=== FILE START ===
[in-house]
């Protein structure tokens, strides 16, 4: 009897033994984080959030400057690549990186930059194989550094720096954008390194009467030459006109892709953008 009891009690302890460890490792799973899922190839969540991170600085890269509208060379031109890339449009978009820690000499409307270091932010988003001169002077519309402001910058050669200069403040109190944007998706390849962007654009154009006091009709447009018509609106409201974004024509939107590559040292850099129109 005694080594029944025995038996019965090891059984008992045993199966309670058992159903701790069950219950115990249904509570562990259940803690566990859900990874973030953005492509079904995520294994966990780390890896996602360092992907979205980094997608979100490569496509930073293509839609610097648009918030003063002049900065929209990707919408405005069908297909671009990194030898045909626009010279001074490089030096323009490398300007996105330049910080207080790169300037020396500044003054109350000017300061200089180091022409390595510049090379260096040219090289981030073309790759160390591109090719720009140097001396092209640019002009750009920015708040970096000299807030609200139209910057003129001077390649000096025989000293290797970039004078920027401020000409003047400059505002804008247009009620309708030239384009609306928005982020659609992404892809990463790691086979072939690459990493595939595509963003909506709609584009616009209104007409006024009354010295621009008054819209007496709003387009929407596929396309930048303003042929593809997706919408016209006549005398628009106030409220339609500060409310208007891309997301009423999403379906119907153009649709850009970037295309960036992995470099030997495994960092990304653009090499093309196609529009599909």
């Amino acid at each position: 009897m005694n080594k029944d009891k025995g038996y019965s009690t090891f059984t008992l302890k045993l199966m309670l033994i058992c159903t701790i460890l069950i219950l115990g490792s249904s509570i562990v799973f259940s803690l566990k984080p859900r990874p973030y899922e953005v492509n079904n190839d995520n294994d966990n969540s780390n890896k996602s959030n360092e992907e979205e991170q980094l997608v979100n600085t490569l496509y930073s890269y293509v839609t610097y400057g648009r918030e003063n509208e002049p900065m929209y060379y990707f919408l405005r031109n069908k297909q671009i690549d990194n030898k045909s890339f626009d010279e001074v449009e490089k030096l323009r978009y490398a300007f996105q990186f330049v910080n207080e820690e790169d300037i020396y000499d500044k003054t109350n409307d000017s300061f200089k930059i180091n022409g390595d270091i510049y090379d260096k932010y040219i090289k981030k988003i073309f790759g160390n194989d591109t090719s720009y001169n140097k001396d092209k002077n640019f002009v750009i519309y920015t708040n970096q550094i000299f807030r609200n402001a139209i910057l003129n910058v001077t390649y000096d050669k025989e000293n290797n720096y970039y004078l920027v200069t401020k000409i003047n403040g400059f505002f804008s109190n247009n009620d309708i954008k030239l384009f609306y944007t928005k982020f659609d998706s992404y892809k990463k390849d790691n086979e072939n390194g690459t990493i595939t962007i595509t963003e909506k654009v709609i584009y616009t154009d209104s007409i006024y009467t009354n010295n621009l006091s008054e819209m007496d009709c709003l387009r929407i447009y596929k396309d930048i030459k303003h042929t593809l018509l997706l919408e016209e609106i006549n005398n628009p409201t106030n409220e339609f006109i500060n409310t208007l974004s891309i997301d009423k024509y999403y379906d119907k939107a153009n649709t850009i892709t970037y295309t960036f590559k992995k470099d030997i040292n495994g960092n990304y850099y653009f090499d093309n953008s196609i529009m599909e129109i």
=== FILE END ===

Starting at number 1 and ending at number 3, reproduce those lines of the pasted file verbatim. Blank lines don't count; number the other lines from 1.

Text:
[in-house]
């Protein structure tokens, strides 16, 4: 009897033994984080959030400057690549990186930059194989550094720096954008390194009467030459006109892709953008 009891009690302890460890490792799973899922190839969540991170600085890269509208060379031109890339449009978009820690000499409307270091932010988003001169002077519309402001910058050669200069403040109190944007998706390849962007654009154009006091009709447009018509609106409201974004024509939107590559040292850099129109 005694080594029944025995038996019965090891059984008992045993199966309670058992159903701790069950219950115990249904509570562990259940803690566990859900990874973030953005492509079904995520294994966990780390890896996602360092992907979205980094997608979100490569496509930073293509839609610097648009918030003063002049900065929209990707919408405005069908297909671009990194030898045909626009010279001074490089030096323009490398300007996105330049910080207080790169300037020396500044003054109350000017300061200089180091022409390595510049090379260096040219090289981030073309790759160390591109090719720009140097001396092209640019002009750009920015708040970096000299807030609200139209910057003129001077390649000096025989000293290797970039004078920027401020000409003047400059505002804008247009009620309708030239384009609306928005982020659609992404892809990463790691086979072939690459990493595939595509963003909506709609584009616009209104007409006024009354010295621009008054819209007496709003387009929407596929396309930048303003042929593809997706919408016209006549005398628009106030409220339609500060409310208007891309997301009423999403379906119907153009649709850009970037295309960036992995470099030997495994960092990304653009090499093309196609529009599909």
């Amino acid at each position: 009897m005694n080594k029944d009891k025995g038996y019965s009690t090891f059984t008992l302890k045993l199966m309670l033994i058992c159903t701790i460890l069950i219950l115990g490792s249904s509570i562990v799973f259940s803690l566990k984080p859900r990874p973030y899922e953005v492509n079904n190839d995520n294994d966990n969540s780390n890896k996602s959030n360092e992907e979205e991170q980094l997608v979100n600085t490569l496509y930073s890269y293509v839609t610097y400057g648009r918030e003063n509208e002049p900065m929209y060379y990707f919408l405005r031109n069908k297909q671009i690549d990194n030898k045909s890339f626009d010279e001074v449009e490089k030096l323009r978009y490398a300007f996105q990186f330049v910080n207080e820690e790169d300037i020396y000499d500044k003054t109350n409307d000017s300061f200089k930059i180091n022409g390595d270091i510049y090379d260096k932010y040219i090289k981030k988003i073309f790759g160390n194989d591109t090719s720009y001169n140097k001396d092209k002077n640019f002009v750009i519309y920015t708040n970096q550094i000299f807030r609200n402001a139209i910057l003129n910058v001077t390649y000096d050669k025989e000293n290797n720096y970039y004078l920027v200069t401020k000409i003047n403040g400059f505002f804008s109190n247009n009620d309708i954008k030239l384009f609306y944007t928005k982020f659609d998706s992404y892809k990463k390849d790691n086979e072939n390194g690459t990493i595939t962007i595509t963003e909506k654009v709609i584009y616009t154009d209104s007409i006024y009467t009354n010295n621009l006091s008054e819209m007496d009709c709003l387009r929407i447009y596929k396309d930048i030459k303003h042929t593809l018509l997706l919408e016209e609106i006549n005398n628009p409201t106030n409220e339609f006109i500060n409310t208007l974004s891309i997301d009423k024509y999403y379906d119907k939107a153009n649709t850009i892709t970037y295309t960036f590559k992995k470099d030997i040292n495994g960092n990304y850099y653009f090499d093309n953008s196609i529009m599909e129109i």